There’s a thousand and
one pigeons over there. Only
they’re invisible. Visualize where vision
invents stars, ecstasy, first place
in the queue at bus stop, in the queue
of success. The eye’s blindly out of there,
retina fallen in self-seeing mirror,
drowning in now of wave.
Pigeons that don’t fly off remain. Stay put.
Real pigeons are invisible. Alive. There’s a thousand and.

Ahí hay una y
mil palomas estables. Sólo queno se ven. Vencen al ver allí donde el ver
inventa estrellas, éxtasis, primeros lugares
en las paradas de autobuses, en las paradas de
éxitos. El ojo entonces se retira ciego, se arretina,
cae en el espejo de verse,
de ahogarse en el ahora del agua.
Palomas que no se van se quedan. Están y son estables.
Palomas como lo real no se ven. Vivan. Ahí hay una y.



I hear: if you don't escape from writing
you won’t attain altitude of grace. Time
to hear, ear my way round the word hear. Here
in the whispering jungle, I hear. Spring 
at last all spring, not lacking one odor
of mint but rather heat rising from hands
to limbs of my mate, we enter slowly.
Hear hear here. Echo of a gone song, hear.
Hummingbird hummingbird. Note I can't say.

Oí: si no escapas de la escritura
no ganarás la gracia ni la altura. Ya era hora
de oír, de ese rodar de la palabra oír. Era
selvático de selva rumorosa, oí. Primavera
entera durante toda la primavera, ni un olor
a menta menos sino un calor que sube por las manos
a los miembros de mi hembra, entramos despacito.
Oí, oí, oí. El eco de un sonido ido, oí. Colibrí,
colibrí, colibrí. Como nota que no sé decir.



I enter time like someone entering
you: I want to write about what’s left over
from St. John, I want to eat the leftovers of Sor 
Juana Inés de la Cruz, surprised in first person
which is the person of someone else or hunger.
Get this flashlight out of here so it will shine
in the chamber of prayer, the rounds of the oral
moon, open mouth which one could enter
to feed from woman’s hand, thousands of mutts
don’t wag their tails, what’s real is what’s shaking
when you listen to imprisoned roses grow.

Entro en el tiempo como quien entra
en ti: quiero escribir los deshechos
de San Juan, quiero comer los deshechos de Sor
Juana, sorprendida en su primera persona
que es la persona del otro o del hambre.
Ahora quita esa lámpara de aquí para que alumbre
allí en la sala de orar el rodar de la luna
oral, boca abierta por la que uno entra 
a comer de la mano de la hembra, animales de por miles
no se cimbren, lo real es que se cimbra cuando
se oyen crecer algunas rosas reas.



Translator's Note:

Eduardo Milán is a man without a country. Born of a Uruguayan father and Brazilian mother in 1952, he fled Uruguay in 1979, when his father was jailed by the dictatorship, to settle and marry in Mexico City. So Milán is an outsider to the Mexican poetry scene as well as the Uruguayan. As Jack Spicer told us, “Poetry comes from Outside.”

Vida Mantis, the book from which these poems are chosen, carries an epigraph by the great Cuban poet José Lezama Lima (1910-­1978): “Inaccuracy in poetry may contribute to the integration of poetry’s meaning. Nevertheless, accuracy is much more dangerous; it is always attracted to the sum of similar accuracies.” Lezama Lima is the progenitor of the Neobarroco, the Neo­Baroque, the uniquely Latin American continent­-wide postmodern poetic and cultural movement that specializes in piling meaning upon meaning until signifiers are blurred, distorted, obscured. Eduardo Milán was included in the seminal neobarroca anthology, Medusario (1997), with a somewhat apologetic paragraph in the introduction by editor Roberto Echevarren, apologizing for Milán’s relative terseness. It’s true that Milán gets a lot done in not too many lines.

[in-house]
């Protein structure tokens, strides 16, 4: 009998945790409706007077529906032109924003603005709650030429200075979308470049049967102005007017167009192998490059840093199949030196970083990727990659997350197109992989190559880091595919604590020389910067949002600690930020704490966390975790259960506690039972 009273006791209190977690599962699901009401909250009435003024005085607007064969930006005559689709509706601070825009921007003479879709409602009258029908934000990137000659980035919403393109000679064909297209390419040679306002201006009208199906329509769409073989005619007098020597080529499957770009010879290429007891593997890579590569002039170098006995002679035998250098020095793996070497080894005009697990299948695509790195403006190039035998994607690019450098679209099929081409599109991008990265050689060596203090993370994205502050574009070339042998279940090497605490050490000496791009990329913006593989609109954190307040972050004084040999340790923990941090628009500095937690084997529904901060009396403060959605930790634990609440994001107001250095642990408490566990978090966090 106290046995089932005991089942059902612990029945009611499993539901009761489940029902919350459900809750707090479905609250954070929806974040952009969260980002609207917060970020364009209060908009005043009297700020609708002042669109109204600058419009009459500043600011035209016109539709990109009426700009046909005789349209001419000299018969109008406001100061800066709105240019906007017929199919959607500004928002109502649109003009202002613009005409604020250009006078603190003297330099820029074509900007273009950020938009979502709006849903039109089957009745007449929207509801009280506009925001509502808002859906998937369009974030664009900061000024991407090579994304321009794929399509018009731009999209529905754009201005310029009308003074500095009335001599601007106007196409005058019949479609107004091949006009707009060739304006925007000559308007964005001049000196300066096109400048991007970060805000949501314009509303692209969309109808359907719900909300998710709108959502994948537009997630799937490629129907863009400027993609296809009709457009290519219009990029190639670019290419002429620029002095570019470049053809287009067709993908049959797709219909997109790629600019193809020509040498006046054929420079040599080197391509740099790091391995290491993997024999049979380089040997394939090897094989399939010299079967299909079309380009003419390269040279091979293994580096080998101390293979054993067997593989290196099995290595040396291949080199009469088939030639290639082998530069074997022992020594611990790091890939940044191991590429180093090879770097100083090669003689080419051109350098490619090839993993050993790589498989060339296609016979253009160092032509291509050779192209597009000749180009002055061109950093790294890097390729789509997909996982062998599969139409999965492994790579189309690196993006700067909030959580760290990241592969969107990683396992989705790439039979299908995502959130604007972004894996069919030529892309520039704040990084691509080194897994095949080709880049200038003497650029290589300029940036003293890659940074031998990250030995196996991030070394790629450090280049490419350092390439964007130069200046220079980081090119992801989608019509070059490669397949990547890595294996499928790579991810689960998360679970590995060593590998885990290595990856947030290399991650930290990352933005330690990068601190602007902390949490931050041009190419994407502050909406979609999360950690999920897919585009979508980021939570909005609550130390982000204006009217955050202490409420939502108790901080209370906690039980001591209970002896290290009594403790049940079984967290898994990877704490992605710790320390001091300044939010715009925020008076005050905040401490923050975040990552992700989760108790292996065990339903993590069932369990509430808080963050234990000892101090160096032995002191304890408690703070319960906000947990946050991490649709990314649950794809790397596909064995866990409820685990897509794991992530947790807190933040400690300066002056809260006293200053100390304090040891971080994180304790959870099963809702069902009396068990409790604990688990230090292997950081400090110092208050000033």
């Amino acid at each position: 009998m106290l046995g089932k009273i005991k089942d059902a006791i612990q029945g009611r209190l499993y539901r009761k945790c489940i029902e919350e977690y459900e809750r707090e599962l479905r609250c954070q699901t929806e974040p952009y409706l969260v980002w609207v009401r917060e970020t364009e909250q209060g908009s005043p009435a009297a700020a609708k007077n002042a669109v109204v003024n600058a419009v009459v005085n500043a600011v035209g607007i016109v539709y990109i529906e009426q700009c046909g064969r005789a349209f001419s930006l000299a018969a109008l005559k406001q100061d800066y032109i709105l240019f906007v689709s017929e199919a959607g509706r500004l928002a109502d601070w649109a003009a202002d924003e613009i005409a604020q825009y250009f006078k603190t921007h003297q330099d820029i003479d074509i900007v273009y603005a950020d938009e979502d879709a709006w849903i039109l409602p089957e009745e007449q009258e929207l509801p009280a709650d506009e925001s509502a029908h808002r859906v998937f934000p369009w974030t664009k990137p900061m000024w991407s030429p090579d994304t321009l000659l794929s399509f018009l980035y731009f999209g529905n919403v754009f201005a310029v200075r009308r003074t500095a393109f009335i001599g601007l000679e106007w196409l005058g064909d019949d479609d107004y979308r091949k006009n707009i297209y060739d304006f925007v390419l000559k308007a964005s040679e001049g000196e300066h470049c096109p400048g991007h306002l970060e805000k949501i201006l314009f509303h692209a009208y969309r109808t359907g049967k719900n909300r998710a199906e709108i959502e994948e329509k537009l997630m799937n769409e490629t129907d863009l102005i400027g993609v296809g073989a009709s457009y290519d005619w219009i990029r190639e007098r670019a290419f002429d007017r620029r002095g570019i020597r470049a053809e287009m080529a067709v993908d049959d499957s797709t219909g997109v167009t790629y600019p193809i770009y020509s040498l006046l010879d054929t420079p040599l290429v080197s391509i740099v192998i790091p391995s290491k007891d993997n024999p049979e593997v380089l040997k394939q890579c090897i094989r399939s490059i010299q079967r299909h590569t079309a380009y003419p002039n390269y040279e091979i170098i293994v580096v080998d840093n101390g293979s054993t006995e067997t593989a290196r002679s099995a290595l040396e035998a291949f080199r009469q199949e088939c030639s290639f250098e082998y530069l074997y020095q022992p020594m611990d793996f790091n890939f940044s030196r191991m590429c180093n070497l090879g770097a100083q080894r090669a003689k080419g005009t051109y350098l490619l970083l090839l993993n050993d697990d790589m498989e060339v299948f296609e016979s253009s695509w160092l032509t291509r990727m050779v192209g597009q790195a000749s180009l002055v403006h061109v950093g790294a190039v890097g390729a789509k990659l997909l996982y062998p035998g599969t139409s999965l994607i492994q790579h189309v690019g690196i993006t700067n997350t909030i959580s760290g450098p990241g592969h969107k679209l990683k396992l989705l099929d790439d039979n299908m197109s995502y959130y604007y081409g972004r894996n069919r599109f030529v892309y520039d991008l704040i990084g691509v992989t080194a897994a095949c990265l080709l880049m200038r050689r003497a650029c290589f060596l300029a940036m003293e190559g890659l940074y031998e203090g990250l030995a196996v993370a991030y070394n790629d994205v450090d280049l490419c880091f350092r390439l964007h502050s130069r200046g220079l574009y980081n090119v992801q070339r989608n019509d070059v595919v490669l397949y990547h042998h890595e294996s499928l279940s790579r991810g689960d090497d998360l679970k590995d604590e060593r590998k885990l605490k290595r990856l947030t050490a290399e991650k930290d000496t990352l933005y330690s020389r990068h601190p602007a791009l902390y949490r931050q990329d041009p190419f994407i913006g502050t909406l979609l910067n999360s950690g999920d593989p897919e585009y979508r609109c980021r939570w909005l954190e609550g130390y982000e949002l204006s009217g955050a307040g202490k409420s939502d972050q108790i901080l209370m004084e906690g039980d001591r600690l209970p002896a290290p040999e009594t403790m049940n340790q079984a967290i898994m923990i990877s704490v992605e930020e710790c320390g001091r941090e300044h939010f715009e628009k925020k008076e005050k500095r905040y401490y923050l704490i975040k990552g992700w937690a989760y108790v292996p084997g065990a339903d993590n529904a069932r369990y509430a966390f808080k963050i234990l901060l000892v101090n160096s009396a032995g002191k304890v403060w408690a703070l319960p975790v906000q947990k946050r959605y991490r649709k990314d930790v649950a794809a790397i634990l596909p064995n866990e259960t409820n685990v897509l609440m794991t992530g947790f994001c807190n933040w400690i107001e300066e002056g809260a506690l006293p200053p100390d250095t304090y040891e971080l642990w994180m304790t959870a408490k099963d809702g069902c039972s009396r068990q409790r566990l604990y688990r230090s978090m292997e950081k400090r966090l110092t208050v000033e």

Eduardo Milán’s appreciation of inaccuracy allows him to be uniquely vulnerable to the reverberations of language. His deeply political perceptions are shaken by wordplay’s concatenation of suggestion, association and appropriation, until a tender erotic moment leaves us eating the leftover breakfast of Sor Juana Inés de la Cruz (1651­-1695), a Mexican nun who was the greatest poet in the Spanish language of her half­-century. We’re in an urban jungle, with pigeons and lines at the bus stop, or a garden with hummingbirds.

Eduardo Milán’s shimmering obsessive play leaves his translator free to whistle for analogous effects in the target tongue. When we’re cooking I’m his Charlie McCarthy, and Milán tinkles out of me with unrestricted flow. Eduardo insists that my translations are better than his poems. “Lo que suena de locura en español suena de poesía en inglés.” In fact, no less an observer than the very important Mexican poet Pura López Colomé told me in conversation, “Eduardo Milán is the best poet writing in the Spanish language today.”



Eduardo Milán was born in Rivera, Uruguay, in 1952, was exiled for political reasons, and has lived in Mexico since 1979. He has published sixteen volumes of poetry. His Selected Poems is out from Shearsman (2012) and he is featured in Hotel Lautréamont: Contemporary Uruguayan Poetry, edited by Kent Johnson and Roberto Echevarren (2011). This selection is from his book La Vida Mantis (Mantis Life), published by Editorial Tucán de Virginia (Mexico City) in 1993.

John Oliver Simon’s poetry is published from Abraxas to Zyzzyva. He is also a distinguished translator of contemporary Latin American poetry, recipient of a NEA fellowship for his work with Chilean surrealist Gonzalo Rojas (1917-2011). He is River of Words’ 2013 Teacher of the Year and Artistic Director of Poetry Inside Out, a program of the Center for the Art of Translation. His next major book, Grandpa’s Syllables (White Violet Press), is out November 2014.